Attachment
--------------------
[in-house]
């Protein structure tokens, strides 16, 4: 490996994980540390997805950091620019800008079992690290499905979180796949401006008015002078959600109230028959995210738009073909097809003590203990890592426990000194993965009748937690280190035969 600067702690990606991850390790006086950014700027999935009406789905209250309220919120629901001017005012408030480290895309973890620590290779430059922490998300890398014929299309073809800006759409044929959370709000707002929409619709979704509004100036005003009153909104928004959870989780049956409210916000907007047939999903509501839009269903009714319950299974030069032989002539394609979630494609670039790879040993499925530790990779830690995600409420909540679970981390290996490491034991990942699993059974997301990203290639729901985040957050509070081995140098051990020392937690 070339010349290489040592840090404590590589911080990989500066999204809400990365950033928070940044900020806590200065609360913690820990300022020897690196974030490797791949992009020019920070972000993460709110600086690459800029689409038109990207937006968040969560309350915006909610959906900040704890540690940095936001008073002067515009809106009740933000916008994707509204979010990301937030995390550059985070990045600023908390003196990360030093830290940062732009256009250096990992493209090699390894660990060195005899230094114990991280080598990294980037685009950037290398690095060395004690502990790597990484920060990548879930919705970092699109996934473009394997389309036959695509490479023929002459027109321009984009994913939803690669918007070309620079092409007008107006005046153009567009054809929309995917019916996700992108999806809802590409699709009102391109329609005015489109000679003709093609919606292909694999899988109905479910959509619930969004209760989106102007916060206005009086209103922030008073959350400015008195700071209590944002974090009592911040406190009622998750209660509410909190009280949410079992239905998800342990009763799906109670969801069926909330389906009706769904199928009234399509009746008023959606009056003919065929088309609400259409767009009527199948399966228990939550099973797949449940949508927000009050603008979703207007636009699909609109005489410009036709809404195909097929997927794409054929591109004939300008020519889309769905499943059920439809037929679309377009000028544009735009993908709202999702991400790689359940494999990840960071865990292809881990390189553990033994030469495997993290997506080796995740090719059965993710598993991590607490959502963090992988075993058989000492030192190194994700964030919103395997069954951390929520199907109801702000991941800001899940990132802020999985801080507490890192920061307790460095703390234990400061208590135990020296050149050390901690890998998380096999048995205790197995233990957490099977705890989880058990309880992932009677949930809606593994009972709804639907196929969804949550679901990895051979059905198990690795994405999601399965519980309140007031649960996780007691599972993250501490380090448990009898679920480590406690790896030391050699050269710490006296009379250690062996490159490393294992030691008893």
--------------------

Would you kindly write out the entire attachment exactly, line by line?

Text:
[in-house]
């Protein structure tokens, strides 16, 4: 490996994980540390997805950091620019800008079992690290499905979180796949401006008015002078959600109230028959995210738009073909097809003590203990890592426990000194993965009748937690280190035969 600067702690990606991850390790006086950014700027999935009406789905209250309220919120629901001017005012408030480290895309973890620590290779430059922490998300890398014929299309073809800006759409044929959370709000707002929409619709979704509004100036005003009153909104928004959870989780049956409210916000907007047939999903509501839009269903009714319950299974030069032989002539394609979630494609670039790879040993499925530790990779830690995600409420909540679970981390290996490491034991990942699993059974997301990203290639729901985040957050509070081995140098051990020392937690 070339010349290489040592840090404590590589911080990989500066999204809400990365950033928070940044900020806590200065609360913690820990300022020897690196974030490797791949992009020019920070972000993460709110600086690459800029689409038109990207937006968040969560309350915006909610959906900040704890540690940095936001008073002067515009809106009740933000916008994707509204979010990301937030995390550059985070990045600023908390003196990360030093830290940062732009256009250096990992493209090699390894660990060195005899230094114990991280080598990294980037685009950037290398690095060395004690502990790597990484920060990548879930919705970092699109996934473009394997389309036959695509490479023929002459027109321009984009994913939803690669918007070309620079092409007008107006005046153009567009054809929309995917019916996700992108999806809802590409699709009102391109329609005015489109000679003709093609919606292909694999899988109905479910959509619930969004209760989106102007916060206005009086209103922030008073959350400015008195700071209590944002974090009592911040406190009622998750209660509410909190009280949410079992239905998800342990009763799906109670969801069926909330389906009706769904199928009234399509009746008023959606009056003919065929088309609400259409767009009527199948399966228990939550099973797949449940949508927000009050603008979703207007636009699909609109005489410009036709809404195909097929997927794409054929591109004939300008020519889309769905499943059920439809037929679309377009000028544009735009993908709202999702991400790689359940494999990840960071865990292809881990390189553990033994030469495997993290997506080796995740090719059965993710598993991590607490959502963090992988075993058989000492030192190194994700964030919103395997069954951390929520199907109801702000991941800001899940990132802020999985801080507490890192920061307790460095703390234990400061208590135990020296050149050390901690890998998380096999048995205790197995233990957490099977705890989880058990309880992932009677949930809606593994009972709804639907196929969804949550679901990895051979059905198990690795994405999601399965519980309140007031649960996780007691599972993250501490380090448990009898679920480590406690790896030391050699050269710490006296009379250690062996490159490393294992030691008893």